Atelier plantes sauvages et comestibles près de Grenoble
You might have guessed, based on my dandelion recipes (syrup and capers), lilacs jelly, and our participation in a wild edible plants workshop in the Netherlands, that I’m quite interested in edible wild plants. And now that we do more nature walks than we did in the past, this subject is moving even more into our field of interest than before. We were happy to find out that our favourite local farm was hosting a day long workshop around that subject. A perfect opportunity to freshen up our knowledge, learn something more and engage in our local community. I knew that another friend was interested in the subject, so I invited her along as well. She brought another friend along and that way the four of us ended up at la ferme Lespinasse in Montaud last Sunday morning. We were part of a group of sixteen people that had signed up for the course.
We were welcomed by Brigitte and Fernando (and a flock of character birds) at their beautiful farm in the Vercors with an demonstration on how to make infused rose petal water. Brigitte explained how to use the warmth of the sun as a main heating source for the process, and she also explained how you can activate tap water with a hand movement before you bring it in contact with the rose petals.
Peter Paon (the peacock) and Gaspard (the turkey) were trying to get our attention as well during the introduction. I must admit I was quite impressed and intimidated by the greatness of Gaspard. What a bird! I don’t think I have ever seen such a big turkey. You see, I’m not extremely comfortable around birds. I’m not sure why, maybe I watched Hitchcock’s Birds at an too early age. Or maybe it’s because we currently are terrorised by flock of crows, that pick onto their own reflection in our windows. Very annoying and not improving my light bird-phobia.
But Gaspard appeared to be a friendly bird, or so they told me. He just wanted to be petted, when he was showing off his feathers. So soon I got used to the bird and I even dared to pet him. Victory! Also, Gaspard didn’t look that intimidating when he was running away from Peter Paon. Some creatures are definitely more ‘in their power’ when they are not moving too fast. Grounded. I always tell people, that I’m one of those creatures. I probably also run, as disappointingly, as a turkey. We bonded, for a short while at least.
After a short indoor intermezzo, where we learned some basics around the plants that we were going to forage, we moved outdoors. Where we first did some breathing exercises and then moved onto our assignments in groups. We got a list of plants that we had to forage. After that we were supposed to cook something out of them. We didn’t get typed out recipes, but had access to cookbooks and some suggestions. Fun! I like that way of cooking.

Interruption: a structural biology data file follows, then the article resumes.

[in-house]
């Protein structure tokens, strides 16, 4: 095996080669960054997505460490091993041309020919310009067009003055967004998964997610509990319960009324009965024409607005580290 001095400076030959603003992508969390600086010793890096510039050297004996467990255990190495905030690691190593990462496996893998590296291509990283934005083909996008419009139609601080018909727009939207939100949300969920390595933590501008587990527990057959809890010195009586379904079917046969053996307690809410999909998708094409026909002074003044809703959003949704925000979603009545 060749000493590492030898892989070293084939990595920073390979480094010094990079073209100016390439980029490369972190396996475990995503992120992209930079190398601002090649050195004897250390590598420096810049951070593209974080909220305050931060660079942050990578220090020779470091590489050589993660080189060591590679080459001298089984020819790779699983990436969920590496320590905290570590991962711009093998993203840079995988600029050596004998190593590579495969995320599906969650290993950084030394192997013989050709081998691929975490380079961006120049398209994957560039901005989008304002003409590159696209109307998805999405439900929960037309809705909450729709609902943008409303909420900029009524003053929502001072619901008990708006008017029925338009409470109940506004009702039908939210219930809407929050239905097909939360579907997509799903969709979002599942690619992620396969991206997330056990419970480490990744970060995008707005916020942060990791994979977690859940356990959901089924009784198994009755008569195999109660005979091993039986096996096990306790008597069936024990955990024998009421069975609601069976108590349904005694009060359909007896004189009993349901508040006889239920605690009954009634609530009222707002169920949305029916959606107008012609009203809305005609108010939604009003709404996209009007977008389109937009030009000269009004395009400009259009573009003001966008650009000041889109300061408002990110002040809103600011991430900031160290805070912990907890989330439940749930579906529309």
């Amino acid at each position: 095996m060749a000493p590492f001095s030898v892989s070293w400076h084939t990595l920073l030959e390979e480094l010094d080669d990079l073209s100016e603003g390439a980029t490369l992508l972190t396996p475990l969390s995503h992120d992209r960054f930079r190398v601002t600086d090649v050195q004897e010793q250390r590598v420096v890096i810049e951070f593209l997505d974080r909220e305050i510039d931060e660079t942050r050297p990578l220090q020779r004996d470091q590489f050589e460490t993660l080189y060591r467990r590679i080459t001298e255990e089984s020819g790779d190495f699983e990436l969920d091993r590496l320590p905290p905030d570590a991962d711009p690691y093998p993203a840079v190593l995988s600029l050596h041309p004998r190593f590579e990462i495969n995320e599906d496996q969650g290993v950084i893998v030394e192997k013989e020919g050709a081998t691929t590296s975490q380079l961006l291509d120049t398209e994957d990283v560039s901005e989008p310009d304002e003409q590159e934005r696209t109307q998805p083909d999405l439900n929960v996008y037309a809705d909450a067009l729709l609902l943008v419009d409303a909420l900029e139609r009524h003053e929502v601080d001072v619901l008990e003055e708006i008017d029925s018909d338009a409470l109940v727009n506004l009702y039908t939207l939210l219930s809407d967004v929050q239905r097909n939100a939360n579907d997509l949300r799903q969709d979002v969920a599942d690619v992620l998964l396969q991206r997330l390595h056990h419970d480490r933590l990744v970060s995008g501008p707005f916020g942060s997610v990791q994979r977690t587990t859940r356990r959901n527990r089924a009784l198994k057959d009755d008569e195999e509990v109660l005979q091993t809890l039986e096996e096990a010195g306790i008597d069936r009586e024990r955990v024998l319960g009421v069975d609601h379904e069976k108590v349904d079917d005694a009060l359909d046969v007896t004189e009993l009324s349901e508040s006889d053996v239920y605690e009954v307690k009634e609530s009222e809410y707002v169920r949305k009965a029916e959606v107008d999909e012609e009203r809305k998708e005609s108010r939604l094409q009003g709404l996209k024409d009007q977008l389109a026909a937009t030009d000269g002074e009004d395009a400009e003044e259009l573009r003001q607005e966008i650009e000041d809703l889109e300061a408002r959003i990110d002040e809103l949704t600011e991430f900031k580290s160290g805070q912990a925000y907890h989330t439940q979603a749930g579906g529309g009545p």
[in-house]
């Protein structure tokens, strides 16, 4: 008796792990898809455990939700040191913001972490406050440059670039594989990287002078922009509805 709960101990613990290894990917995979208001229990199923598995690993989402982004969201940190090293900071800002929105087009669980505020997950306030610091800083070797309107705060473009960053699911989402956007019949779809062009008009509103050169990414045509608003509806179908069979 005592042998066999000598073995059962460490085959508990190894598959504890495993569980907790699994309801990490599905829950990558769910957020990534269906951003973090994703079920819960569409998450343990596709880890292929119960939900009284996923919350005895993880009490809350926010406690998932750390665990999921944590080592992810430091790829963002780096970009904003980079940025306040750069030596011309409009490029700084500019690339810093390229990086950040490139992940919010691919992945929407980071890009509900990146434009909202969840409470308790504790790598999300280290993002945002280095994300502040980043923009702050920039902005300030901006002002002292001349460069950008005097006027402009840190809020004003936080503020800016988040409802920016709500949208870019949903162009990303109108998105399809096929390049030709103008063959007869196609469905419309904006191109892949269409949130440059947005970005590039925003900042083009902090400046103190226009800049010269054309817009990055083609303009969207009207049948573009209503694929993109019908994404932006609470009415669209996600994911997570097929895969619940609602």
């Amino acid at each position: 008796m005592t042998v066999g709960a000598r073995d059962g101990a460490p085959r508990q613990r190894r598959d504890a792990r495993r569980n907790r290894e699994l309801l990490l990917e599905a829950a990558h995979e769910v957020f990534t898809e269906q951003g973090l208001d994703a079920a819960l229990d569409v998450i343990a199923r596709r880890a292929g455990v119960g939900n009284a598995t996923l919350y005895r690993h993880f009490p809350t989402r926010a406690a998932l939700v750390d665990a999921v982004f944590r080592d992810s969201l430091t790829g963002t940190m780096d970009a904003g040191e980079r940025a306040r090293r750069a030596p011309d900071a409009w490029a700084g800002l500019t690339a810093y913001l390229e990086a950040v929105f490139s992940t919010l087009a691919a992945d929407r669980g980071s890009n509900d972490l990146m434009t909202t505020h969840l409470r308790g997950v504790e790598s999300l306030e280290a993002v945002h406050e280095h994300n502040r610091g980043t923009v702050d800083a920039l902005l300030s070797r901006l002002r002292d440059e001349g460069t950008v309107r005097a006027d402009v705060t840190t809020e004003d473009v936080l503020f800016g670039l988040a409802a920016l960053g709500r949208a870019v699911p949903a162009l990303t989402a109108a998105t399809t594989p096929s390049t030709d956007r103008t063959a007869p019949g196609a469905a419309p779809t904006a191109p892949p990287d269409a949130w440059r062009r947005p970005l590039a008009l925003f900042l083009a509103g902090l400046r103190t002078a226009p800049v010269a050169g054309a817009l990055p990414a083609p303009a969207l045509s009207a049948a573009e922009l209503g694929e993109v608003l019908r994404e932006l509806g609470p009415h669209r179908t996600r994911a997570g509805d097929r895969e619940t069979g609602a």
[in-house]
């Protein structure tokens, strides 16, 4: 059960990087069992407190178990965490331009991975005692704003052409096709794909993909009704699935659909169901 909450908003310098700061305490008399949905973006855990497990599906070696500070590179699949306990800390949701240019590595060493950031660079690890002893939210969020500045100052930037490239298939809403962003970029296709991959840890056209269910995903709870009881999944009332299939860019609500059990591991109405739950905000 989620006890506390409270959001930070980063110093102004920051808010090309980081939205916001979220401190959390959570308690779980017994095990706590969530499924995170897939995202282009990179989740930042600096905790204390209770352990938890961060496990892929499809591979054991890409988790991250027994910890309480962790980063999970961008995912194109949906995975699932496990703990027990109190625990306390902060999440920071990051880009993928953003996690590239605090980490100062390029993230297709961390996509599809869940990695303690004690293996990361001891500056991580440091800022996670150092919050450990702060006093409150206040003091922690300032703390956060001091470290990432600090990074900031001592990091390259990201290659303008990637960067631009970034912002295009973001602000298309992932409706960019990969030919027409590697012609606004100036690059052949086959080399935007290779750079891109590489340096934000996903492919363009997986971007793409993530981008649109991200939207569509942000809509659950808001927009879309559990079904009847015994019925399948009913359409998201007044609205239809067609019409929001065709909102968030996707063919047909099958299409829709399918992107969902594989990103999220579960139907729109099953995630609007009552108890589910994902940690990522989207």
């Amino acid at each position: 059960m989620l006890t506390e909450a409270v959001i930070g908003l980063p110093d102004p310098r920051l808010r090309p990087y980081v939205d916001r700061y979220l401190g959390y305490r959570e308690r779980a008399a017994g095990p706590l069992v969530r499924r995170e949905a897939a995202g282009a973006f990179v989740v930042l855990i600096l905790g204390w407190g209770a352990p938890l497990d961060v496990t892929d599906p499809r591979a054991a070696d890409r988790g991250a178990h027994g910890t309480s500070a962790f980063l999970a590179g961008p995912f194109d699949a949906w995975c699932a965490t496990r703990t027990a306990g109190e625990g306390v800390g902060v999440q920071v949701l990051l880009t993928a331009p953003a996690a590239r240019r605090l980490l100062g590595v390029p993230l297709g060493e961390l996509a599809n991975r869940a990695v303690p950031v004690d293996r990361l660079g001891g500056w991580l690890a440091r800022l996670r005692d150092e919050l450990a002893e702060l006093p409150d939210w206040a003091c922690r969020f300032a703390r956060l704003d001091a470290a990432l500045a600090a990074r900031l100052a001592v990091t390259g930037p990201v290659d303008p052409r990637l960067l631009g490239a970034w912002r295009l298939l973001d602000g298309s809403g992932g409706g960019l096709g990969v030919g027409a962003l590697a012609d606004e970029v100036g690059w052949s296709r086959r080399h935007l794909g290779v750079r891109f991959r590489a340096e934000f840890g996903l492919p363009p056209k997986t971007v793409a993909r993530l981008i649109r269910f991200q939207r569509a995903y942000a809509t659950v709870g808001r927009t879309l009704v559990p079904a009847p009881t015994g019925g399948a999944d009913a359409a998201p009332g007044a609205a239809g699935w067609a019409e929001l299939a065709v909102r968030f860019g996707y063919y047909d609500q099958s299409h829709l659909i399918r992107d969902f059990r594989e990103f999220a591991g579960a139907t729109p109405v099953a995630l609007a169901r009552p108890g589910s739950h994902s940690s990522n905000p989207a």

Our group was supposed to forage wild asparagus and ground elder buds. We had never used those for cooking or even seen wild asparagus before, so that was a nice learning experience. The farm has access to a big piece of land which they partly use as wild land. It’s kept uncultivated. It was pretty amazing to see what kind of things grow on such a piece of land. It’s almost like a wild kitchen garden. As we were able to forage on their own land, we were sure that we had access to edible wild flowers that for sure weren’t treated with pesticides. Big plus!
Once back indoors, the cooking started. One group was making a consoud beignet, another group was making an île flottante (with duck eggs!) accompanied by elderflower crème anglaise. Our group worked on steamed wild asparagus and pâte filled with ground elder buds, homegrown walnuts, homemade goat milk and soja yoghurt. Ugh, ugh, mouth watering isn’t it. By the time everything was finished, it was lunch time and we got the opportunity to taste everything.
Next to the food we just prepared, everybody was asked to bring something along for lunch. Surprisingly enough, almost everything was vegetarian! Everything tasted great as well, but maybe that wasn’t a surprise. It was also lovely to see how the participants interrogated each other – and us as well – in detail how the dishes were made and what the exact ingredients were.
People are really interested in food here in France, and the whole process of making food. We find that very typical of French people. You don’t see that in the Netherlands, and I also don’t recognise it from Macedonia as well. It was a really nice group of people and during lunch we were able to get to know each other better.
As we were enjoying our meal, the little chicks also had their afternoon bite next to us. We also got to meet the geese. After lunch we started our second and last session. We were introduced to more wild flowers in the garden. The day ended around 17h. It was a rich Sunday in a great atmosphere. Filled with great people, lovely food, new knowledge and animals with an attitude.
Although sometimes it was hard to understand everything, as my french isn’t really good. With some help of Eduard and with a picture book at hand, we could follow a good part of the information. I think it helped that the workshop was very hands-on for the main part.
If you are interested in wild edible plant foraging and are in the neighbourhood, I would definitely recommend you to join a workshop, even if you French isn’t perfect. The price also isn’t a real deal breaker. These kind of workshops can be extremely expensive nowadays, even in France. This one was really affordable. And if you become part of the community of the farm, you will even get a discount.
They also organise other types of workshops regularly by the way and next week they will have an open door weekend! I’ll be waiting for their basket weaving workshop and will join them again for sure.